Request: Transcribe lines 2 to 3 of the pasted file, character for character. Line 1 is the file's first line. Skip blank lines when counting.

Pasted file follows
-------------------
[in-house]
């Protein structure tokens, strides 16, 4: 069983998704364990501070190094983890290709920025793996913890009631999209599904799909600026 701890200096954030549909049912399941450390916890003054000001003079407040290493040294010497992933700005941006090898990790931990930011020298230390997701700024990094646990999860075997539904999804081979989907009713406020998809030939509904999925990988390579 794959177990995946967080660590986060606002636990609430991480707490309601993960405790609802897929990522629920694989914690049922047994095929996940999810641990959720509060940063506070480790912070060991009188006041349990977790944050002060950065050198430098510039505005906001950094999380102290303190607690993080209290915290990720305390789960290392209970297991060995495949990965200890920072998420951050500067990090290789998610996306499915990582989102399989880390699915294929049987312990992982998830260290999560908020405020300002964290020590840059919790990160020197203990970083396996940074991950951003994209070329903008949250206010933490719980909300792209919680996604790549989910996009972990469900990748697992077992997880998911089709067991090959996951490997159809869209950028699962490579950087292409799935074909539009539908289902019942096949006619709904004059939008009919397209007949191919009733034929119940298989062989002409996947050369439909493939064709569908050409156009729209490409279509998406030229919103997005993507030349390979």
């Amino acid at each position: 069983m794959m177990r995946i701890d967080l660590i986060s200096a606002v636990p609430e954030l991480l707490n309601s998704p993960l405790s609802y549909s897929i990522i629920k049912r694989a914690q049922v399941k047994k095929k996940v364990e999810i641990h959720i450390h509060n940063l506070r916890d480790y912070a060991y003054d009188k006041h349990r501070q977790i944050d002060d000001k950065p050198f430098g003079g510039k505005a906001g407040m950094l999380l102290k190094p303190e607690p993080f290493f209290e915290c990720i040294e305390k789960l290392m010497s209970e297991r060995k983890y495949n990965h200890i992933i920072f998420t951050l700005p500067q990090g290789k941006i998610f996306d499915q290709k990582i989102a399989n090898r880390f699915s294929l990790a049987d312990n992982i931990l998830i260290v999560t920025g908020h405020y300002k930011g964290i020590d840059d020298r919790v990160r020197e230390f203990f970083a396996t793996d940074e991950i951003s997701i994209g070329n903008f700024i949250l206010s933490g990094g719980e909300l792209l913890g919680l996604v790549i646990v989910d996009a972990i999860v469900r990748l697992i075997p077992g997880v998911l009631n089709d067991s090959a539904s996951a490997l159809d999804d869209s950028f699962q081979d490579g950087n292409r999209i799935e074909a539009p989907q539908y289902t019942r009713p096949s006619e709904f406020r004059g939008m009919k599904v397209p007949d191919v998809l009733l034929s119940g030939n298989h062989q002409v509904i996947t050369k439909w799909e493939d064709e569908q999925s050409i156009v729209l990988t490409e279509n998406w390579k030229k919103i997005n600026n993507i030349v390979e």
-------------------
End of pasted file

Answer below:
């Protein structure tokens, strides 16, 4: 069983998704364990501070190094983890290709920025793996913890009631999209599904799909600026 701890200096954030549909049912399941450390916890003054000001003079407040290493040294010497992933700005941006090898990790931990930011020298230390997701700024990094646990999860075997539904999804081979989907009713406020998809030939509904999925990988390579 794959177990995946967080660590986060606002636990609430991480707490309601993960405790609802897929990522629920694989914690049922047994095929996940999810641990959720509060940063506070480790912070060991009188006041349990977790944050002060950065050198430098510039505005906001950094999380102290303190607690993080209290915290990720305390789960290392209970297991060995495949990965200890920072998420951050500067990090290789998610996306499915990582989102399989880390699915294929049987312990992982998830260290999560908020405020300002964290020590840059919790990160020197203990970083396996940074991950951003994209070329903008949250206010933490719980909300792209919680996604790549989910996009972990469900990748697992077992997880998911089709067991090959996951490997159809869209950028699962490579950087292409799935074909539009539908289902019942096949006619709904004059939008009919397209007949191919009733034929119940298989062989002409996947050369439909493939064709569908050409156009729209490409279509998406030229919103997005993507030349390979």
């Amino acid at each position: 069983m794959m177990r995946i701890d967080l660590i986060s200096a606002v636990p609430e954030l991480l707490n309601s998704p993960l405790s609802y549909s897929i990522i629920k049912r694989a914690q049922v399941k047994k095929k996940v364990e999810i641990h959720i450390h509060n940063l506070r916890d480790y912070a060991y003054d009188k006041h349990r501070q977790i944050d002060d000001k950065p050198f430098g003079g510039k505005a906001g407040m950094l999380l102290k190094p303190e607690p993080f290493f209290e915290c990720i040294e305390k789960l290392m010497s209970e297991r060995k983890y495949n990965h200890i992933i920072f998420t951050l700005p500067q990090g290789k941006i998610f996306d499915q290709k990582i989102a399989n090898r880390f699915s294929l990790a049987d312990n992982i931990l998830i260290v999560t920025g908020h405020y300002k930011g964290i020590d840059d020298r919790v990160r020197e230390f203990f970083a396996t793996d940074e991950i951003s997701i994209g070329n903008f700024i949250l206010s933490g990094g719980e909300l792209l913890g919680l996604v790549i646990v989910d996009a972990i999860v469900r990748l697992i075997p077992g997880v998911l009631n089709d067991s090959a539904s996951a490997l159809d999804d869209s950028f699962q081979d490579g950087n292409r999209i799935e074909a539009p989907q539908y289902t019942r009713p096949s006619e709904f406020r004059g939008m009919k599904v397209p007949d191919v998809l009733l034929s119940g030939n298989h062989q002409v509904i996947t050369k439909w799909e493939d064709e569908q999925s050409i156009v729209l990988t490409e279509n998406w390579k030229k919103i997005n600026n993507i030349v390979e």